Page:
Anglo-Saxon origin and came from when the family lived in the village of Gedney in the county of Lincolnshire. The place-name is derived from the Old English Gyddan-ea, which literally means Gydda's island.
Early Origins of the Kidny family
Lincolnshire at Gedney, a village and civil parish in the South Holland district that dates back to the Domesday Book of 1086 where it was listed as Gadenai. CITATION[CLOSE]
Williams, Dr Ann. And G.H. Martin, Eds., Domesday Book A Complete Translation. London: Penguin, 1992. Print. (ISBN 0-141-00523-8) Today the parish includes the hamlets of Gedney Drove End, Gedney Dyke, Gedney Dawsmere, and Gedney Marsh.
Early History of the Kidny family
Another 109 words (8 lines of text) covering the years 1640, 1698 and are included under the topic Early Kidny History in all our PDF Extended History products and printed products wherever possible.
Kidny Spelling Variations
hundred years that the English language has been standardized. For that reason, early Anglo-Saxon surnames like Kidny are characterized by many spelling variations. As the English language changed and incorporated elements of other European languages, even literate people changed the spelling of their names. Scribes and monks in the Middle Ages spelled names they sounded, so it is common to find several variations that refer to a single person. The variations of the name Kidny include: Gidney, Gibney, Gedney, Gibbney and others.
Early Notables of the Kidny family (pre 1700)
Another 29 words (2 lines of text) are included under the topic Early Kidny Notables in all our PDF Extended History products and printed products wherever possible.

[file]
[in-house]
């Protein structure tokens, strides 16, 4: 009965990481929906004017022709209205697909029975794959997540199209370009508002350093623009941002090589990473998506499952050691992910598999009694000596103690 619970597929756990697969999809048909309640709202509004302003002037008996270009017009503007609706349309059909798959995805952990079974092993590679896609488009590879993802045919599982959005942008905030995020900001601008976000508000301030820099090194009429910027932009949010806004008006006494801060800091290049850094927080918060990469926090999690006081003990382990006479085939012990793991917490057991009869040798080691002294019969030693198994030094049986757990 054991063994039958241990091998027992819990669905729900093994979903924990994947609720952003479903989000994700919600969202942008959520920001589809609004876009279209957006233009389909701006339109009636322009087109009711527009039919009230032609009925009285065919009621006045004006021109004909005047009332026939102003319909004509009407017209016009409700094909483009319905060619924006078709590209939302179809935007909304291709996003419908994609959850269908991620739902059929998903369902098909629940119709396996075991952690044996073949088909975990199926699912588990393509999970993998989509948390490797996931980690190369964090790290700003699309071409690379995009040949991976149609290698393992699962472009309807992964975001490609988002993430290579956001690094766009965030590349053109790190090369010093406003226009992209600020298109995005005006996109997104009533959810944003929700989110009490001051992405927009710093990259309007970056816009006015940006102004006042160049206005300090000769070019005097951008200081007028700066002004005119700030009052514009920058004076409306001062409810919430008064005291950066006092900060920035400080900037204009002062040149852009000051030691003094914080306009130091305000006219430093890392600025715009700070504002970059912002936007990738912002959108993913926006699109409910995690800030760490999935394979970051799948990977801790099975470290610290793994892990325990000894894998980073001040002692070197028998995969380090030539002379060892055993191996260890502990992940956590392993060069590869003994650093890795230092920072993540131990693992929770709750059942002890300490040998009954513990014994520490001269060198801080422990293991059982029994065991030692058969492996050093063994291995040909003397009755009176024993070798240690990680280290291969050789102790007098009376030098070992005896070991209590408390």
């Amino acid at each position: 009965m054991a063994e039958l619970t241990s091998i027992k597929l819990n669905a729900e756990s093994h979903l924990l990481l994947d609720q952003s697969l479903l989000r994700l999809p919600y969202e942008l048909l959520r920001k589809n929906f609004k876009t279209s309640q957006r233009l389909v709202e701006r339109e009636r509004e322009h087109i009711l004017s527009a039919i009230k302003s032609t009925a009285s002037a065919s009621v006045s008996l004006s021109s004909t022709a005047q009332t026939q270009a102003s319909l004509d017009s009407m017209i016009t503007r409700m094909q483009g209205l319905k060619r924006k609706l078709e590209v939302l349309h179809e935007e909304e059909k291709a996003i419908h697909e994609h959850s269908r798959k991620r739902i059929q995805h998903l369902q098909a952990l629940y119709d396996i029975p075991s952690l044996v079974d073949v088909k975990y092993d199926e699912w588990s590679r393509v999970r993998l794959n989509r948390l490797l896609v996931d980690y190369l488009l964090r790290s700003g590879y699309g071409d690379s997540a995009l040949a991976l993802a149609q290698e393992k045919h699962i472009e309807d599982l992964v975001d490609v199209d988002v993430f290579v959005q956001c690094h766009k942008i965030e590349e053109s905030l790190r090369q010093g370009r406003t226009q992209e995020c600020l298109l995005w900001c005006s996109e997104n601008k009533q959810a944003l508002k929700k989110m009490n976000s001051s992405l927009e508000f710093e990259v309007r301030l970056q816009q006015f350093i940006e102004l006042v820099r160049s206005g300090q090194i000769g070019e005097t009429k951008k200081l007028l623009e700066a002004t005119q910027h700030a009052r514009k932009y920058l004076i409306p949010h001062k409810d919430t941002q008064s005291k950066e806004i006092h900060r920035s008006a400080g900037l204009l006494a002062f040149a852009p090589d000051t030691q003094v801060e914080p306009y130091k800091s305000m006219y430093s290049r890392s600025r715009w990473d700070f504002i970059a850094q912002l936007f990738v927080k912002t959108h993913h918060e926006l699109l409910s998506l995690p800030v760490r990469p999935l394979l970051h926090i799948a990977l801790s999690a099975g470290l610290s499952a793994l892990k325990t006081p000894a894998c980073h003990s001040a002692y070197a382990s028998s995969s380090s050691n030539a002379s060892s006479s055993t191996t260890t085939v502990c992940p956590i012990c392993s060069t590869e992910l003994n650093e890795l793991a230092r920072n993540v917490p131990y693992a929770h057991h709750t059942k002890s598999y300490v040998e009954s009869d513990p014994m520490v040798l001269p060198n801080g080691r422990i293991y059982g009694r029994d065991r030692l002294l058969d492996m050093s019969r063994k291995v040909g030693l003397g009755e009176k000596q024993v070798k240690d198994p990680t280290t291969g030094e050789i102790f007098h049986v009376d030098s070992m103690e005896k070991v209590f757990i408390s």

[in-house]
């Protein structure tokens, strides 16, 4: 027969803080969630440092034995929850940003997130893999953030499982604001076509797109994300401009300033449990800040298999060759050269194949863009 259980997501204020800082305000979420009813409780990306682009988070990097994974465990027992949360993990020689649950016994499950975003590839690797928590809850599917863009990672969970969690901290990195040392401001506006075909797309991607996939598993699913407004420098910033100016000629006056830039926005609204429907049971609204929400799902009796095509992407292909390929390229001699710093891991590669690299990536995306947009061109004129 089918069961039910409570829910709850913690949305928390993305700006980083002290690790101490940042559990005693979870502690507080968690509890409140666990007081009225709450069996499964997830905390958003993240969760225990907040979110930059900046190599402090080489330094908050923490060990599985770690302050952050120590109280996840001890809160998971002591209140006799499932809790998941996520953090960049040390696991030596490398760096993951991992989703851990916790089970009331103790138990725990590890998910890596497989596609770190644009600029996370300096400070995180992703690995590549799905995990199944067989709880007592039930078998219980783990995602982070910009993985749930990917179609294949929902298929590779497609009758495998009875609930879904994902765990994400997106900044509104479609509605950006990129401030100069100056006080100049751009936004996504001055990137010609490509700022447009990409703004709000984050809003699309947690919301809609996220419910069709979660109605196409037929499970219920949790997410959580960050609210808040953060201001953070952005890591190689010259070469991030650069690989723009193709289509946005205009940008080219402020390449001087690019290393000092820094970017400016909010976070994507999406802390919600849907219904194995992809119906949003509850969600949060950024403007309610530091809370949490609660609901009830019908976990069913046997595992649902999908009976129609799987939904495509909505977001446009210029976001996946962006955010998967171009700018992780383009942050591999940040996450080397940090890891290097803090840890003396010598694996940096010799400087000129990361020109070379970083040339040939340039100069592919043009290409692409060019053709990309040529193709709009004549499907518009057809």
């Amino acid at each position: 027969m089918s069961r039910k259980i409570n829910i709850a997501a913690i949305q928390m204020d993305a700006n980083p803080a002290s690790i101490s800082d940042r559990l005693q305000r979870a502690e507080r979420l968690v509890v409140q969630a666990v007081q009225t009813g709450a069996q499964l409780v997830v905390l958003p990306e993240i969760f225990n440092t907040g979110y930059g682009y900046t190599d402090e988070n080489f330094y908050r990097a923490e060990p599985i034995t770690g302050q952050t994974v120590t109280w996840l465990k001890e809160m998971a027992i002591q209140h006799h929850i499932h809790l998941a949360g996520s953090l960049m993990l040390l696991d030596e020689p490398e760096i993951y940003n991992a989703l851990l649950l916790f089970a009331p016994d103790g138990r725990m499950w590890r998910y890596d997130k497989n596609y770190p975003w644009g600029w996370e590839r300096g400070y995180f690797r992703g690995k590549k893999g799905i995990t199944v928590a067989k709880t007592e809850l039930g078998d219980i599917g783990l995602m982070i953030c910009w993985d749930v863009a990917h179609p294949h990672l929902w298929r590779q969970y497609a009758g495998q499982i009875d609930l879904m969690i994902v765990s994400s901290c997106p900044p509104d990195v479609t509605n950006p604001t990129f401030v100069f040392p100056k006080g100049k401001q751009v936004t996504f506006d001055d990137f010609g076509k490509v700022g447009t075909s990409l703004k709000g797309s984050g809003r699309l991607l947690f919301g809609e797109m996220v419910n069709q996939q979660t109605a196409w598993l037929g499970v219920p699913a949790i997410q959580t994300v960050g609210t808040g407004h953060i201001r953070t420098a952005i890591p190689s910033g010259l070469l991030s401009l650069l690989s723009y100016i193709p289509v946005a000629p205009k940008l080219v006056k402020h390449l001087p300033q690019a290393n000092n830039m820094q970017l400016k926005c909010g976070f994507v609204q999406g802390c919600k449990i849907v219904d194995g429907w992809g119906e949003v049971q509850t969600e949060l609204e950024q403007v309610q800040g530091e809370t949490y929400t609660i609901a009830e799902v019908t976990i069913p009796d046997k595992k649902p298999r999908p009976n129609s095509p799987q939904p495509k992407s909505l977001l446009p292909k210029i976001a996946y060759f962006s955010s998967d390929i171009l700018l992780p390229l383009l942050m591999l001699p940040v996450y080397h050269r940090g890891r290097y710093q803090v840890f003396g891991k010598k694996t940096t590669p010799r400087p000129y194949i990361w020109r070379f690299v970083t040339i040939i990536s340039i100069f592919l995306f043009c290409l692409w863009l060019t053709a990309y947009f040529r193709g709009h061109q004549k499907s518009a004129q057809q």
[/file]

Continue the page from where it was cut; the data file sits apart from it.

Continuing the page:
Migration of the Kidny family to Ireland
Some of the Kidny family moved to Ireland, but this topic is not covered in this excerpt.
Another 101 words (7 lines of text) about their life in Ireland is included in all our PDF Extended History products and printed products wherever possible.
Migration of the Kidny family to the New World and Oceana
Many English families tired of political and religious strife left Britain for the new colonies in North America. Although the trip itself offered no relief - conditions on the ships were extremely cramped, and many travelers arrived diseased, starving, and destitute - these immigrants believed the opportunities that awaited them were worth the risks. Once in the colonies, many of the families did indeed prosper and, in turn, made significant contributions to the culture and economies of the growing colonies. An inquiry into the early roots of North American families has revealed a number of immigrants bearing the name Kidny or a variant listed above: Martha Gibeney who settled in Charleston in 1772; Bridget Gibney settled in New York State in 1845 with her husband; James, Lawrence, Michael, Thomas, and William Gibney all arrived in Philadelphia between 1840 and 1860.
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